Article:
THE RISE OF AFFORDABLE WIRELESS FIDELITY (WiFi) routers and access points is removing long-standing barriers to wireless access at jobsites, sales offices, and model homes and opening up new possibilities for wireless communities.
Today, builders who can get a broadband connection installed in a sales model or a job trailer can use readily available equipment from companies such as Cisco and D-Link to provide a WiFi signal throughout a community. The gear lets warranty techs, salespeople, project managers, quality-control inspectors, and even residents log on and share high-speed wireless access to the Internet.
Of the current crop of WiFi equipment, D-Link's AirPremier line is especially noteworthy for builders. The line is aimed at small manufacturers, hospitals, and school campuses that need to connect multiple locations, as well as retailers and cyber cafe operators looking to attract business with free Internet access. The system includes long-range antennas; exterior, weatherproof wireless access points; and network bridges. It also has a gateway device that provides user log-on security similar to what wireless users would find at the local Starbucks or the airport, minus the hassle and expense of building it from scratch.
Setting up an AirPremier WiFi system in a typical community is not much different from constructing a home network and can be accomplished by most people with basic computer and networking skills. Here's how a complete system that provides WiFi access on the street in the vicinity of a model home or job trailer would be set up: A single DWL-1700AP exterior WiFi access point with high-gain antennas ($900) is connected directly to a DSA-3100 Public/Private Hot Spot Gateway appliance ($500), which, in turn, is connected to the broadband connection.
This setup should realistically provide access within 600 to 800 feet of the access point, though D-Link claims 1,968 feet under ideal conditions. If wider coverage in the community is required, the DWL-1750 External Wireless Bridge/Router ($900) is used to distribute service between additional hot spots.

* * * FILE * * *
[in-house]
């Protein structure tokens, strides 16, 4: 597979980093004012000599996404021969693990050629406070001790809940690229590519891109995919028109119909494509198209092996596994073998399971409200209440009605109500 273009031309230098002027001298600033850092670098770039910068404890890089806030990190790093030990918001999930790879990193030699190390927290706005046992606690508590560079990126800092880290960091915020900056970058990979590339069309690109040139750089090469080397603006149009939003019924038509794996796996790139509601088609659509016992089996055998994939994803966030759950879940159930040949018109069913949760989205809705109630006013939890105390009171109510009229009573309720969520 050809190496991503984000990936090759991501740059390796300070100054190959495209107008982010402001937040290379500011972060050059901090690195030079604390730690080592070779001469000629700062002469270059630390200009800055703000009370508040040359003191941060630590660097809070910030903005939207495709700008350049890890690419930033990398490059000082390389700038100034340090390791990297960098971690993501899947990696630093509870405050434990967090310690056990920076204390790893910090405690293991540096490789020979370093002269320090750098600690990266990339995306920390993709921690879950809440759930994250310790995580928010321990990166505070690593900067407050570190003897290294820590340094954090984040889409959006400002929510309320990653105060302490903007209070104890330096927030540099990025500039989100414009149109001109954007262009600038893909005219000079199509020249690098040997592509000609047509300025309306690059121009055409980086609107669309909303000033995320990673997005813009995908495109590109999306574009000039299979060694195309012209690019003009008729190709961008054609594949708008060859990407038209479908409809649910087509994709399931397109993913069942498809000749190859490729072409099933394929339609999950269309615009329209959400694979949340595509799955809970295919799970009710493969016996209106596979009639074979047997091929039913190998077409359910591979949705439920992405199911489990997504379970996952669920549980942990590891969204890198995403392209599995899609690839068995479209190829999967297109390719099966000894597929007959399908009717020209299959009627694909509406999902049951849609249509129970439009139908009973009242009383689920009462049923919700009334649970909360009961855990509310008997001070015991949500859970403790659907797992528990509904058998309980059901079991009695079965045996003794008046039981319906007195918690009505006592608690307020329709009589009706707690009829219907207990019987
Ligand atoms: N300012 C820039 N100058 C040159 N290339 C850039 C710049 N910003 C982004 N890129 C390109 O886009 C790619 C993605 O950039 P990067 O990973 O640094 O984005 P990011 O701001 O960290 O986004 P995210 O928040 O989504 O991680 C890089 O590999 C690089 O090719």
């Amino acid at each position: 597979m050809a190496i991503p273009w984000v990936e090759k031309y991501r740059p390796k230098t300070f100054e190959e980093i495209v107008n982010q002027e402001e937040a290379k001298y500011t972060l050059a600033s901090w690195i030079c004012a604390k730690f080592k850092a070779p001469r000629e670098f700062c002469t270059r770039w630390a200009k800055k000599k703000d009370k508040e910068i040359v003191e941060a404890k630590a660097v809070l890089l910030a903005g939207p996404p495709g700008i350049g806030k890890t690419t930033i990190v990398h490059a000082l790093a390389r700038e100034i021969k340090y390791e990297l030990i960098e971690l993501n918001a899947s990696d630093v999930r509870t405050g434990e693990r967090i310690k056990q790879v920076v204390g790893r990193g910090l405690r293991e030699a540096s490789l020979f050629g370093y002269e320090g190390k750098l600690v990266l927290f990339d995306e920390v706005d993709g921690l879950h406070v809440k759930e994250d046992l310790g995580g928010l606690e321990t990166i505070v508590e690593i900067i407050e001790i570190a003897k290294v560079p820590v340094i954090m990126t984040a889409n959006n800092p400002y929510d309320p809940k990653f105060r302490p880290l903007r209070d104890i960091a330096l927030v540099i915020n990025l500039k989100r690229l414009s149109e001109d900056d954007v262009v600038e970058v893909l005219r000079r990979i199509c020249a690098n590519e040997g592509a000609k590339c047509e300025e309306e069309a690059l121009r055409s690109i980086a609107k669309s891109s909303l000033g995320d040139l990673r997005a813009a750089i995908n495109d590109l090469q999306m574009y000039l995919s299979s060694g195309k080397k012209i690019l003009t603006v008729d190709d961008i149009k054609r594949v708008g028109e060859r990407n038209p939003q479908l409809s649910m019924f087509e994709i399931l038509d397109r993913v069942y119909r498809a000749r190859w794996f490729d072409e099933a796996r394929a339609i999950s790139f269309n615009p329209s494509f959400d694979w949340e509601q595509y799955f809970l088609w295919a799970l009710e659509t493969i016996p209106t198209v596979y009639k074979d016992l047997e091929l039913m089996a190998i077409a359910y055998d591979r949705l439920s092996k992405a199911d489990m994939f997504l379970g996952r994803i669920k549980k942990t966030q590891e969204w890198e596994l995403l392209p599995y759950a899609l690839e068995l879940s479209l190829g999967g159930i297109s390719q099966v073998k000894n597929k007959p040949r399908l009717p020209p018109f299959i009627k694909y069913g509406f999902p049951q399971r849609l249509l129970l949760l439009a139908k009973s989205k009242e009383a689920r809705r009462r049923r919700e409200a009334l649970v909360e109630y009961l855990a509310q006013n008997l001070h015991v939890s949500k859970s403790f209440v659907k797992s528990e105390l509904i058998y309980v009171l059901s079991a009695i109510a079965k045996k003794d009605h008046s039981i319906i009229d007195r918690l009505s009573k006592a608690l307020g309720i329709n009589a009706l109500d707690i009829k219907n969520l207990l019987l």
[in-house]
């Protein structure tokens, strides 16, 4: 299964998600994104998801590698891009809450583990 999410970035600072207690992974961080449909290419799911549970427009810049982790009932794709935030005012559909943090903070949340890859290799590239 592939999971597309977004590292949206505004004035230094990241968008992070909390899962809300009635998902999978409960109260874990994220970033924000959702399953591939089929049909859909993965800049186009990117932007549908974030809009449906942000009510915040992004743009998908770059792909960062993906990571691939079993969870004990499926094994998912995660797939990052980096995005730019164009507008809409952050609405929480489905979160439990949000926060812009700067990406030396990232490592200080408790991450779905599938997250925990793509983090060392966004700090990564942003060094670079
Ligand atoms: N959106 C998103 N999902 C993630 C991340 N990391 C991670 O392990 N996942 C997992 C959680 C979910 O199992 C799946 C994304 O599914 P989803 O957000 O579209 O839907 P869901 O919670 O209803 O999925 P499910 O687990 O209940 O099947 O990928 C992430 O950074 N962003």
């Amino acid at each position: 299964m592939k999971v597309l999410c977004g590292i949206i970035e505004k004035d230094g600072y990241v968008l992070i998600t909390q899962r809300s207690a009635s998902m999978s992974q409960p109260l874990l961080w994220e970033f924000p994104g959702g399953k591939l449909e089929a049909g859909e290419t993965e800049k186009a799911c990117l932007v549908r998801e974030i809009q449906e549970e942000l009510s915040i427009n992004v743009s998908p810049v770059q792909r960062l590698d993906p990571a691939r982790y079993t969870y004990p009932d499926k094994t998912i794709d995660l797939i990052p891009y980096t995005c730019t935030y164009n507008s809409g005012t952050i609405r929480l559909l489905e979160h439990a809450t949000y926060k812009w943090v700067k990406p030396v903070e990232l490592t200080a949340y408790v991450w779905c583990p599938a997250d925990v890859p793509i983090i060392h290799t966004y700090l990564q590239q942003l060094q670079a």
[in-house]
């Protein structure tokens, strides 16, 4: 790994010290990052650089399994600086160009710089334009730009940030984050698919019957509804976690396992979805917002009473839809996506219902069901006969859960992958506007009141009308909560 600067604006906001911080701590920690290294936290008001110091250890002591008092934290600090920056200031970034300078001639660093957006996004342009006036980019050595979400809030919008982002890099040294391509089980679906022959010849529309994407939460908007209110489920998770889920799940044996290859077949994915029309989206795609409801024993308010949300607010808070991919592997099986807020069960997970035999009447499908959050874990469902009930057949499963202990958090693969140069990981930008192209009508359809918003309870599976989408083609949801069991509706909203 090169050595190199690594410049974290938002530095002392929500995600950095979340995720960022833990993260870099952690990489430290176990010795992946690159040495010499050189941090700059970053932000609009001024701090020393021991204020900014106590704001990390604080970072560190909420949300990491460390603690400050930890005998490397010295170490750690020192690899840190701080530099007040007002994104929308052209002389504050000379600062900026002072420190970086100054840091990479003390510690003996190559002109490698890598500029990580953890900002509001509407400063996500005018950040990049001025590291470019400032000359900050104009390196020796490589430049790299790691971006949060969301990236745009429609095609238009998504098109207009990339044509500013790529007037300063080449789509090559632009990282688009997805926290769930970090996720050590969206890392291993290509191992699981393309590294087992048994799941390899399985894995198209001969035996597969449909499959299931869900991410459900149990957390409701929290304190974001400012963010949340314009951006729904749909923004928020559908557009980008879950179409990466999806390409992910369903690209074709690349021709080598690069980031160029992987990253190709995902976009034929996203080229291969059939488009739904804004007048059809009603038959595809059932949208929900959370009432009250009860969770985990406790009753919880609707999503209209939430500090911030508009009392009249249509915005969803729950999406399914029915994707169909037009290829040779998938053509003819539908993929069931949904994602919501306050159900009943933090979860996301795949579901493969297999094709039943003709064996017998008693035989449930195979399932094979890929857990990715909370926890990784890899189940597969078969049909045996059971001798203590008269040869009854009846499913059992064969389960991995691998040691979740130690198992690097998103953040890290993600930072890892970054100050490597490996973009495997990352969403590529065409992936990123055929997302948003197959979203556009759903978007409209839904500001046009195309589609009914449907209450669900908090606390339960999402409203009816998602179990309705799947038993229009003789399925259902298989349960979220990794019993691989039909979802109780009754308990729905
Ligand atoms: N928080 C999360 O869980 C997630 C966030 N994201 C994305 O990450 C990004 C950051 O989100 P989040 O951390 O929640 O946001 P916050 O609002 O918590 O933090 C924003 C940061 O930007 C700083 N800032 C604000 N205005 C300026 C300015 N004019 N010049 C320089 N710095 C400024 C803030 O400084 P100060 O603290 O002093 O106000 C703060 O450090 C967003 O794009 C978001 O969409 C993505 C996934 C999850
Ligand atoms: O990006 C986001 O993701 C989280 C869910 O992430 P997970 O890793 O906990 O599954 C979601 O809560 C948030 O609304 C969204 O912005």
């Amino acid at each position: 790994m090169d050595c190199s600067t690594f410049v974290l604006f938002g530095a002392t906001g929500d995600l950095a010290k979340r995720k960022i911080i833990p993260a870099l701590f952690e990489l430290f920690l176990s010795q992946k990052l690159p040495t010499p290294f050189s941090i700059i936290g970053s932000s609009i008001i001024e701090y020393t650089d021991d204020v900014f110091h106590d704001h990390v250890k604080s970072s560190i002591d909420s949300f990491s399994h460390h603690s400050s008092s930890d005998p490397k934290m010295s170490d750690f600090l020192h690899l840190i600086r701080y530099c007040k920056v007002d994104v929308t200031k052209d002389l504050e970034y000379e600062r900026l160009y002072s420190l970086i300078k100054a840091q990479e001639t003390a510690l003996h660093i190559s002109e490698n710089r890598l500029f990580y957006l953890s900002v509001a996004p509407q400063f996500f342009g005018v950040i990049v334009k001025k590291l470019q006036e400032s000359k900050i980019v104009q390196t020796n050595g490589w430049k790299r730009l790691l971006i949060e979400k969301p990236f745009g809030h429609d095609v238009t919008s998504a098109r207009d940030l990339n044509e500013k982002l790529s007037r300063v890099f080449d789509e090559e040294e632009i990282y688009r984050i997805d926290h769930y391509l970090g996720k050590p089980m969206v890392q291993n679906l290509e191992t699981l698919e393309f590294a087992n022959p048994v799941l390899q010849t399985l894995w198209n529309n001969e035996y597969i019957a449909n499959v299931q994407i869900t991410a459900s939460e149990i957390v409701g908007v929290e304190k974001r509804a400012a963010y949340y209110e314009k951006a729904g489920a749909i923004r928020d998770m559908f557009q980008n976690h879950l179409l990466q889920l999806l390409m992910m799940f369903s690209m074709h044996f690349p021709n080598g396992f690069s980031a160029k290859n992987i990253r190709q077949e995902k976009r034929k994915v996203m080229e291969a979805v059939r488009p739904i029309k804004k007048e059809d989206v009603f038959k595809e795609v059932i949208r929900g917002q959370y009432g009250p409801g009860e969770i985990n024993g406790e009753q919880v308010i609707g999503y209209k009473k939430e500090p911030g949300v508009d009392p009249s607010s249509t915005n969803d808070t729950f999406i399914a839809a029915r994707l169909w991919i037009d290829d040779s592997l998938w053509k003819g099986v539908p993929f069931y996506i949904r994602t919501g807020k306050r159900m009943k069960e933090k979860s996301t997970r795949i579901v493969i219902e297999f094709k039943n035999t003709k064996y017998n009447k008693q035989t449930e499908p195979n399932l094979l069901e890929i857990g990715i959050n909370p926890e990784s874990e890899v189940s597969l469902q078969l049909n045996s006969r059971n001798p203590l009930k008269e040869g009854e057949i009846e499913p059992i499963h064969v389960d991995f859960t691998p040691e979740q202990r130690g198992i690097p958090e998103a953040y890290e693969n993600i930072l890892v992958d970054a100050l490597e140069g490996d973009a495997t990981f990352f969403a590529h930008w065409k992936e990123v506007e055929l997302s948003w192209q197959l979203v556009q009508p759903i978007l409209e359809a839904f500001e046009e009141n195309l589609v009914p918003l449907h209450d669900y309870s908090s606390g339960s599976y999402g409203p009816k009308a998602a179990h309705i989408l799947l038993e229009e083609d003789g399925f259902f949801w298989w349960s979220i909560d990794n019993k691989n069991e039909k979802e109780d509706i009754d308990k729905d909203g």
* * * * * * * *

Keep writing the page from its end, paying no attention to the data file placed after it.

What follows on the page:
D-Link provides a variety of antennas to adapt the equipment to meet various requirements. As with all WiFi equipment, the best results are achieved when there is a clear line of sight between the distribution points, and local conditions will greatly affect performance and range. D-Link claims the signal can be pushed as far as 16 miles under ideal conditions, which means good weather and few obstacles such as tall buildings or mountains. Although that might be unrealistic, its capability is certainly adequate to cover the typical builder community. Units can be pole mounted (streetlights work well as a support) or attached to model or market homes. Power is provided to each unit via an Ethernet “power injector” that connects to a 110-volt source and then powers the unit via its network cable.
Delivering Internet access to salespeople and warranty service technicians is just the beginning. Builders can use the same technology to provide residents of the community with password-protected WiFi service in common areas such as clubhouses, playgrounds, swimming pools, apartment buildings, and golf courses. Builders can even distribute broadband service from their office to their warehouses or shop facilities, whether across the parking lot or miles away.
Each DSA-3100 Hot Spot Gateway can support up to 50 users. In addition, once an area is blanketed with WiFi service, other wireless devices such as tilt-pan-zoom job cams and security devices, remote HVAC monitoring units, and community/model lighting automation units can also be installed.
Joe Stoddard is a process/technology consultant to the building industry. Contact him at firstname.lastname@example.org.